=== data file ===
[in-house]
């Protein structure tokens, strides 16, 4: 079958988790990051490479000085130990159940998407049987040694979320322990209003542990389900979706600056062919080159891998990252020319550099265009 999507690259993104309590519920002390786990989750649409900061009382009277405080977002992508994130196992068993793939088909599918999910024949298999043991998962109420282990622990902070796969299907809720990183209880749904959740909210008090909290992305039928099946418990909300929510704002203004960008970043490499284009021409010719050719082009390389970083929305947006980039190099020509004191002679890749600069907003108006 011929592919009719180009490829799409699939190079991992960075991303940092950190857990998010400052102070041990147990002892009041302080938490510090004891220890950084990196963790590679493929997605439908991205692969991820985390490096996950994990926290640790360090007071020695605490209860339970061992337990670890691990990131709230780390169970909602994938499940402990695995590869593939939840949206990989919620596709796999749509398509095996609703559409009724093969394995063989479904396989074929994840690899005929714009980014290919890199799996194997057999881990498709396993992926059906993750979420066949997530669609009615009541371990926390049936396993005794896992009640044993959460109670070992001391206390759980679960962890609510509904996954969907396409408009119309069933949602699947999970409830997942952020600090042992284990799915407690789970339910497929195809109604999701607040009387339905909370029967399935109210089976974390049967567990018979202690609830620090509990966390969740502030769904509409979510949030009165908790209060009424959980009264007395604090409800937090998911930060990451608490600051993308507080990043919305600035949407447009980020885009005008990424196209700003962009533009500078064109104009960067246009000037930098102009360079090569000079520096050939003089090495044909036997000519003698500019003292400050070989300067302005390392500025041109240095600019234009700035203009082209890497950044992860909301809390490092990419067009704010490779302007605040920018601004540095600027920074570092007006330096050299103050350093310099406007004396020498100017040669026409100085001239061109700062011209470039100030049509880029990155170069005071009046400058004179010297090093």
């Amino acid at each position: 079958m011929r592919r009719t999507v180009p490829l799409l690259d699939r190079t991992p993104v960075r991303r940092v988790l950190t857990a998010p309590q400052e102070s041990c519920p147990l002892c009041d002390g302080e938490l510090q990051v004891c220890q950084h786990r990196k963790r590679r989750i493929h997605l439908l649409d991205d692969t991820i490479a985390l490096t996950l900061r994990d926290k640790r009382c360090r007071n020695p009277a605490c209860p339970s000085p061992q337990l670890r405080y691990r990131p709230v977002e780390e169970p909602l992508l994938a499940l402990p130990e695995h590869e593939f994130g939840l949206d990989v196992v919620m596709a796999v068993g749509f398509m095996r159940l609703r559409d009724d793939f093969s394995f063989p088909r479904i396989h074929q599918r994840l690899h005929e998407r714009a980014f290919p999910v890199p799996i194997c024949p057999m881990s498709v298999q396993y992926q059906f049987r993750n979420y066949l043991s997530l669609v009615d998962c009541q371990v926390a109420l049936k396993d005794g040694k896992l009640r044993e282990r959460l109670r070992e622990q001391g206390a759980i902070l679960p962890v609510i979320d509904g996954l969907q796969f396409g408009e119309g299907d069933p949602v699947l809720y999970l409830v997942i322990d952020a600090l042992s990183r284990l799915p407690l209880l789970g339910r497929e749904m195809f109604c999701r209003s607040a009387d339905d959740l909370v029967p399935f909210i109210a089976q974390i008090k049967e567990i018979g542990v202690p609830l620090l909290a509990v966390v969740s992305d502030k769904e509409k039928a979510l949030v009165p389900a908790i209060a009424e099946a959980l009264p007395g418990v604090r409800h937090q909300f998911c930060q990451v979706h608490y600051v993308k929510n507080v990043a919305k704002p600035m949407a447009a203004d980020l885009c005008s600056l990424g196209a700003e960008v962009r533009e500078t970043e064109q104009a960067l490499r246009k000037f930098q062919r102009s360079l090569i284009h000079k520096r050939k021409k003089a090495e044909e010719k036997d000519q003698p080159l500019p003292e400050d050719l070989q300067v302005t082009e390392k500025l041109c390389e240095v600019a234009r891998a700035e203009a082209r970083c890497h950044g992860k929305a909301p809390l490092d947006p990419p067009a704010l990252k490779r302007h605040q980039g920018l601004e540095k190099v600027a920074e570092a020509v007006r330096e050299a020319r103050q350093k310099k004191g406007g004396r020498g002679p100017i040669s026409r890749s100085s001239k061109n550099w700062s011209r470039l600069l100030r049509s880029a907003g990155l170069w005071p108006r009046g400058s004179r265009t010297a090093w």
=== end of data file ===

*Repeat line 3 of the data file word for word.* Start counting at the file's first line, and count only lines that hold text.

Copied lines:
């Amino acid at each position: 079958m011929r592919r009719t999507v180009p490829l799409l690259d699939r190079t991992p993104v960075r991303r940092v988790l950190t857990a998010p309590q400052e102070s041990c519920p147990l002892c009041d002390g302080e938490l510090q990051v004891c220890q950084h786990r990196k963790r590679r989750i493929h997605l439908l649409d991205d692969t991820i490479a985390l490096t996950l900061r994990d926290k640790r009382c360090r007071n020695p009277a605490c209860p339970s000085p061992q337990l670890r405080y691990r990131p709230v977002e780390e169970p909602l992508l994938a499940l402990p130990e695995h590869e593939f994130g939840l949206d990989v196992v919620m596709a796999v068993g749509f398509m095996r159940l609703r559409d009724d793939f093969s394995f063989p088909r479904i396989h074929q599918r994840l690899h005929e998407r714009a980014f290919p999910v890199p799996i194997c024949p057999m881990s498709v298999q396993y992926q059906f049987r993750n979420y066949l043991s997530l669609v009615d998962c009541q371990v926390a109420l049936k396993d005794g040694k896992l009640r044993e282990r959460l109670r070992e622990q001391g206390a759980i902070l679960p962890v609510i979320d509904g996954l969907q796969f396409g408009e119309g299907d069933p949602v699947l809720y999970l409830v997942i322990d952020a600090l042992s990183r284990l799915p407690l209880l789970g339910r497929e749904m195809f109604c999701r209003s607040a009387d339905d959740l909370v029967p399935f909210i109210a089976q974390i008090k049967e567990i018979g542990v202690p609830l620090l909290a509990v966390v969740s992305d502030k769904e509409k039928a979510l949030v009165p389900a908790i209060a009424e099946a959980l009264p007395g418990v604090r409800h937090q909300f998911c930060q990451v979706h608490y600051v993308k929510n507080v990043a919305k704002p600035m949407a447009a203004d980020l885009c005008s600056l990424g196209a700003e960008v962009r533009e500078t970043e064109q104009a960067l490499r246009k000037f930098q062919r102009s360079l090569i284009h000079k520096r050939k021409k003089a090495e044909e010719k036997d000519q003698p080159l500019p003292e400050d050719l070989q300067v302005t082009e390392k500025l041109c390389e240095v600019a234009r891998a700035e203009a082209r970083c890497h950044g992860k929305a909301p809390l490092d947006p990419p067009a704010l990252k490779r302007h605040q980039g920018l601004e540095k190099v600027a920074e570092a020509v007006r330096e050299a020319r103050q350093k310099k004191g406007g004396r020498g002679p100017i040669s026409r890749s100085s001239k061109n550099w700062s011209r470039l600069l100030r049509s880029a907003g990155l170069w005071p108006r009046g400058s004179r265009t010297a090093w």